CM faces acid test on home turf
Chief Minister (CM) Ashok Chavan is facing an acid test on his own home turf, Nanded, because of growing rebellion reportedly fuelled by his detractors in the Congress, reports Dharmendra Jore.india Updated: Oct 11, 2009 01:06 IST
Chief Minister (CM) Ashok Chavan is facing an acid test on his own home turf, Nanded, because of growing rebellion reportedly fuelled by his detractors in the Congress.
There are nine Assembly segments in Nanded district. The Congress is contesting six seats here and winning a maximum number of these will help Chavan when he pitches for yet another term as CM.
But the feat seems tough given a group of strong independents and Congress-NCP rebels contesting against the alliance’s candidates.
This group thrives on support from Chavan’s political opponents, especially in the Congress. The group leader and independent candidate from Loha-Kandhar, Pratap Chikhalikar, is a staunch follower of ex-CM Vilasrao Deshmukh. Sitting legislator Chikhalikar seemed confident. “People will vote for me because I have done a lot for them.”
Several Congress leaders, whom Chavan locked horns with after assuming the CM’s office 11 months ago, want him to perform badly in Nanded.
Chavan’s wife, Amita, who spearheads the alliance’s campaign when her husband is busy touring the state, seems to have understood the seriousness of the threat. She addressed people at a poll rally in Loha-Kandhar segment on Friday. “You [voters] must help Chavan saheb win all seats [in Nanded] as it will prove to New Delhi (party high command) that the entire district supports him.”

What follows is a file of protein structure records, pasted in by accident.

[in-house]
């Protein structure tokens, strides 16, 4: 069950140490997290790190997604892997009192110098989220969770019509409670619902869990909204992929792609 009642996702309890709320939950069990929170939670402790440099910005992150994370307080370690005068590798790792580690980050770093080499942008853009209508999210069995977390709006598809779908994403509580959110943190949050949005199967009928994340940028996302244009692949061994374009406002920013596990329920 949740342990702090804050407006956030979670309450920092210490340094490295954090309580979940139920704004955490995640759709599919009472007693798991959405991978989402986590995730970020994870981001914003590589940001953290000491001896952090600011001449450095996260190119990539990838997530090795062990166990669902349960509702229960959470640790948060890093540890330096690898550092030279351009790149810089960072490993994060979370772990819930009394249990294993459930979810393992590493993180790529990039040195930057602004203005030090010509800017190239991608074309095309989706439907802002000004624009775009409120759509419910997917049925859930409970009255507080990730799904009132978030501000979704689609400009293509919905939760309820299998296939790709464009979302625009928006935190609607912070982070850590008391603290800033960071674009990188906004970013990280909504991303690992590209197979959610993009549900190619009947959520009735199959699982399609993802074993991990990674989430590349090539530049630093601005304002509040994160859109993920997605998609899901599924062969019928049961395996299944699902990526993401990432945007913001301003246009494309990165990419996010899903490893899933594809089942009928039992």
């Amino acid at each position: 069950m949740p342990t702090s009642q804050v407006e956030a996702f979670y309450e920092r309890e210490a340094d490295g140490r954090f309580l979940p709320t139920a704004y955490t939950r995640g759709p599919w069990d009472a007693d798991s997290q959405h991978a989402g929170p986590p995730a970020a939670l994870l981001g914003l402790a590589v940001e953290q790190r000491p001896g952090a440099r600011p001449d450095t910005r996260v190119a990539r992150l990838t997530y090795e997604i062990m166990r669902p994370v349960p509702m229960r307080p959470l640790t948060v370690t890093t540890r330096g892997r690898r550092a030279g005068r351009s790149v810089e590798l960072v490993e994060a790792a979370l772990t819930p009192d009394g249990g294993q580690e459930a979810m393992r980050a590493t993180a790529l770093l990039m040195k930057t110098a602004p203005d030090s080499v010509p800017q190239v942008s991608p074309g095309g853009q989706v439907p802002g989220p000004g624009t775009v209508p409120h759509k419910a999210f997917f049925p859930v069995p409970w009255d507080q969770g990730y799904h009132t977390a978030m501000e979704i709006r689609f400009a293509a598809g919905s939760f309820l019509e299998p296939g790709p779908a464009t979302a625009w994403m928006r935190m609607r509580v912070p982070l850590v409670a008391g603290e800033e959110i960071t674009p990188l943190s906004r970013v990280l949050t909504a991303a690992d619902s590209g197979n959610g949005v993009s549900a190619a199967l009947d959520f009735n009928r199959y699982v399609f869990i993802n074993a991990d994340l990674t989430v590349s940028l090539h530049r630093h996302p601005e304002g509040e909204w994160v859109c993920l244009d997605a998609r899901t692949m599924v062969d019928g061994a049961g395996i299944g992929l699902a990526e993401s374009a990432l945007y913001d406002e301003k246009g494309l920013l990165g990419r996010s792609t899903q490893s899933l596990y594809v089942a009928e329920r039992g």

Chavan had told journalists here a couple of days ago: “Nobody can stop me from winning all the seats. I don’t need to campaign here for long because my party colleagues are doing a fine job.”
Aniket Kulkarni, a political commentator, said that the situation gave the Congress a clear advantage in three seats —Bhokar and two in Nanded city. “The Congress will have to work harder for next three days in other segments,” said Kulkarni.
A local trader and community leader Mohammad Maniyar (65) said the Congress could face wrath of Muslims in Nanded South. “The party’s decision of denying a Muslim a ticket from here will affect its prospects in the constituency where Muslims form a huge vote bank.”